Pine Bluffs Post - Serving all of Eastern Laramie County since 1908

Clay James was Mr. Hospitality

for the Tetons and for the state

 


My first chance to watch the late Clay James in action was when he was helping to preserve world peace from Jackson Hole, Wyoming, in 1989.

James, the long-time general manager of the state’s second biggest lodging complex, was hosting U. S. Secretary of State James Baker and Eduard Shevardnadze, the minister of Foreign Affairs for the Union of Soviet Socialist Republics, for the world peace accords at the end of the Cold War.

The location during a spectacular September period was Clay’s domain at Jackson Lake Lodge, nestled below the Teton Mountains between Jackson and Yellowstone.

My good friend Clay, 75, died Oct. 27.

Stories about the peace meeting were told along with other interesting recollections during a celebration of Clay’s life at his beloved lodge Nov. 5.

Over 400 of his friends gathered in the main hall to toast a man whose life works affected people all over the world.

Wyoming has enjoyed an amazingly snowless October. On this evening it was snowing. The normal view of the mountains visible through that giant wall of glass, well, the view was dismal. We all knew the Tetons were there. Tonight a pesky snowfall obscured the famous view.

Or as former Teton Park Supt. Mary Scott said: “Clay is gone. It looks like he took the Tetons with him.”

The celebration was a huge success but involved a lot of last-minute good work since the lodge has been closed for two months. One of Clay’s successors, Alex Klein, announced: “This is how Clay would have handled this event. I hope we are up to the task.”

The Grand Teton Lodge Company is the state’s second largest hospitality operation behind Yellowstone. It was Clay’s domain for 32 years.

He hosted presidents, foreign leaders, governors, and celebrities and did it all with a grace and professionalism that set standards that thousands of employees took with them into future careers.

The workforce at GTLC is seasonal. Most are young people getting away from home for the first time. Young people from all over Wyoming and the world got their first jobs there.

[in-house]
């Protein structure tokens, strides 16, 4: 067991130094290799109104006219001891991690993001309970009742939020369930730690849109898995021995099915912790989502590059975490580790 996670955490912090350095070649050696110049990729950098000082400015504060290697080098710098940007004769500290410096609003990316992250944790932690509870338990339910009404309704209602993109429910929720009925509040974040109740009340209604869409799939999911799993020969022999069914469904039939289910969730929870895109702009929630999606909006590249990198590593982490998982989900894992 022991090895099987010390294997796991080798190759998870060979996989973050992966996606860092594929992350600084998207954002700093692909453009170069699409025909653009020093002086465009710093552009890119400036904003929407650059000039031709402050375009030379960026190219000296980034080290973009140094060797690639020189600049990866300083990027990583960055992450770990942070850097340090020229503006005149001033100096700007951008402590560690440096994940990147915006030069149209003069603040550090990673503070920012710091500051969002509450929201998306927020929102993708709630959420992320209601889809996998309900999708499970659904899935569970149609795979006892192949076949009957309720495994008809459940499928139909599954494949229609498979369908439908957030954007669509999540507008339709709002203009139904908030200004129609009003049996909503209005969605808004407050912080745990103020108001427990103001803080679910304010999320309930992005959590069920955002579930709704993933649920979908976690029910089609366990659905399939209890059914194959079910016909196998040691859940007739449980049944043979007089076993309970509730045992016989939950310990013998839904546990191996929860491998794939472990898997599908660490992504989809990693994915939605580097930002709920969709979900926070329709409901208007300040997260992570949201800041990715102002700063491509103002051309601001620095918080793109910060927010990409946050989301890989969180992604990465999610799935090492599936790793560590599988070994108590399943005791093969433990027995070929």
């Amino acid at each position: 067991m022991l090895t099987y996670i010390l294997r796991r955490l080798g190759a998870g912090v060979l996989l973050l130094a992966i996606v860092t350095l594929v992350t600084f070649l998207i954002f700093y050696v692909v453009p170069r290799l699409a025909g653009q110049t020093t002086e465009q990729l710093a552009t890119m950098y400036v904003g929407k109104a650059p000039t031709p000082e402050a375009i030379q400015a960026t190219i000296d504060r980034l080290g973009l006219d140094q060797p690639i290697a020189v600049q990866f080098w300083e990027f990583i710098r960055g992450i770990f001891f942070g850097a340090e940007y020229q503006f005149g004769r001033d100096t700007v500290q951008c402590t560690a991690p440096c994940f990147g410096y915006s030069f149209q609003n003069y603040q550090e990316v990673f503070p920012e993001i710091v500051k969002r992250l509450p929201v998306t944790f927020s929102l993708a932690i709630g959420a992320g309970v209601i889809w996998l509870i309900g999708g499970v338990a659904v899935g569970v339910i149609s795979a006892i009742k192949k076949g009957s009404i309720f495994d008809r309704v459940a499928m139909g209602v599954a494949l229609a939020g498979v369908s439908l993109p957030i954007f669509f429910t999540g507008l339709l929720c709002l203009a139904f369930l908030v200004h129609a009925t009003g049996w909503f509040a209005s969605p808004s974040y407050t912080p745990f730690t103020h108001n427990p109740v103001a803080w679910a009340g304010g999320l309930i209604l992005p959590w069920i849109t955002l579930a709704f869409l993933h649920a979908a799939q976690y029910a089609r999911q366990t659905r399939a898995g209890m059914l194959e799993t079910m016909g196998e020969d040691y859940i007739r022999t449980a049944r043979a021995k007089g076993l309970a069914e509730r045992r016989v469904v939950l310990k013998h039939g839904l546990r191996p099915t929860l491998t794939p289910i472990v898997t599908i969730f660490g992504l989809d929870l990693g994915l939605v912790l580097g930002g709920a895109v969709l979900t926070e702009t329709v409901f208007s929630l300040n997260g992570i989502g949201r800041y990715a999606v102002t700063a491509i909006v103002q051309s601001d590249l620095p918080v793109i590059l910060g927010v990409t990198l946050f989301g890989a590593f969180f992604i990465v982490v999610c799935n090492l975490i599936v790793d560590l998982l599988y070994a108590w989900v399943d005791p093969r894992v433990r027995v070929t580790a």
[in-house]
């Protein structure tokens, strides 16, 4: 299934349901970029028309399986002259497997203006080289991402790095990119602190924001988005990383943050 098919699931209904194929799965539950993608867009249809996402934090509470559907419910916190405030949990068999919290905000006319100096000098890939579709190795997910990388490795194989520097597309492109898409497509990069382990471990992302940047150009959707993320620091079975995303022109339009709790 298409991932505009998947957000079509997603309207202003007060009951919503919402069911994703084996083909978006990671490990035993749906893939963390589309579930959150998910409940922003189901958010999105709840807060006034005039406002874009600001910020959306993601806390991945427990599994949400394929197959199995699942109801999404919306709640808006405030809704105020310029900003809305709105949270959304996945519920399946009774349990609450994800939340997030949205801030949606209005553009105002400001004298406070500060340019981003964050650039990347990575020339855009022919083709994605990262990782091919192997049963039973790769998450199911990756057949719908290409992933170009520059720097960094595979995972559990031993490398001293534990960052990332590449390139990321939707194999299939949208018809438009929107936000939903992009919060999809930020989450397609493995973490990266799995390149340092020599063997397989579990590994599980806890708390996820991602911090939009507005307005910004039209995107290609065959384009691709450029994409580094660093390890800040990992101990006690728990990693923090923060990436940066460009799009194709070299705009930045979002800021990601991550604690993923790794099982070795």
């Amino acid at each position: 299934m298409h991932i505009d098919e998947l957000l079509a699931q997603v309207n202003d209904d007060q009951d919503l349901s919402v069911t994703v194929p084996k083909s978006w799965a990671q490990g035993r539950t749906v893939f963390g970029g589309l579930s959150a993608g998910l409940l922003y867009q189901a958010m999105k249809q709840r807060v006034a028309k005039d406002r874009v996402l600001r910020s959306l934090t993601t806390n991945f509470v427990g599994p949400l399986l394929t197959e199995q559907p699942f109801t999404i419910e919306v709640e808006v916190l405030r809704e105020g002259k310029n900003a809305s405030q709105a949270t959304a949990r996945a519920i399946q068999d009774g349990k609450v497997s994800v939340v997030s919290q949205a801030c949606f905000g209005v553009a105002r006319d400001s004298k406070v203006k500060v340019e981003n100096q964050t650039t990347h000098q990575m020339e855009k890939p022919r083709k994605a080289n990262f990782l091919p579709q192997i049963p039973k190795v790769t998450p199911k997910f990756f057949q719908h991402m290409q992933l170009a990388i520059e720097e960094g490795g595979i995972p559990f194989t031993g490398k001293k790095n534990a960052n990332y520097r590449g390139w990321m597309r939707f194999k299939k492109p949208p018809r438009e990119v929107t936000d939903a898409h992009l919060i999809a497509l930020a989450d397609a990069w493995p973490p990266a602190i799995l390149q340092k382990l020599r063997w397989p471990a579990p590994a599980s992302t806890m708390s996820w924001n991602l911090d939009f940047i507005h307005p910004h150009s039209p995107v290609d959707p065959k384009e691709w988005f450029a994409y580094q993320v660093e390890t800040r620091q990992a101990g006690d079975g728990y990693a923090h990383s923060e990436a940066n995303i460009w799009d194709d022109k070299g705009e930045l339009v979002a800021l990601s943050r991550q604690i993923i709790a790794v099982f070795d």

Clay found a job for my youngest daughter, Amber. She said standards were high and she was expected to be the “best employee” she could be. Our daughter called us after and said Clay had often checked on her. Her new job was public area attendant.

We agreed that she would “be the best public area attendant” she could be. I asked her, by the way, what kind of job is that?

“I’m cleaning the restrooms,” she replied.

Many thousands of young people worked for Clay. He and his wife Shay watched over them. Clay felt he was the luckiest man alive to be working there in the shadows of the Tetons. He wanted all those young people to look back on their GTLC times as the best times of their lives. And they were.

There are people all over the world holding big jobs in the hospitality industry and every other industry who learned about work from Clay. One example is Trey Matheu, who is executive director of Operations of Xanterra, up the road in Yellowstone. He recalled working for Clay as pivotal to his career.

I served with Clay on the Jackson Hole Visitor Council, the Wyoming Travel Commission board and the board of the Mountain AAA Auto Club over the past 26 years. We both with our wives Nancy and Shay were looking forward to celebrating our 50th wedding anniversaries next year. And we always enjoyed a good Scotch.

During the Nov. 5 festivities, Clay’s son Scott toasted his dad while folks passed out hundreds of custom-made glasses with the GTLC logo plus Clay’s initials, which were filled with a single malt, scotch shot. Scott led us in a wonderful toast to one of the greatest gentlemen ever.

One of the main organizers of Clay’s celebration was Joan Anzelmo, former public affairs chief for Grand Teton Park. She reminded everyone that Clay was a former Eagle Scout and she ticked off all the attributes of being a scout including “courteous, brave, trustworthy,” but she also got a laugh when she reminded them that being “thrifty” was also one of those attributes. Clay loved nice things but he always had a good business head when it came to making and saving money.

Joan wrapped up the program nicely by referring to Clay as “a grand man, in a grand hotel, in a grand park.”

Check out Bill Sniffin’s columns at http://www.billsniffin.com. He is a longtime Wyoming journalist from Lander who has written six books. His newest is “Wyoming at 125,” which is now on sale at fine bookstores. His books are available at http://www.wyomingwonders.com.

 

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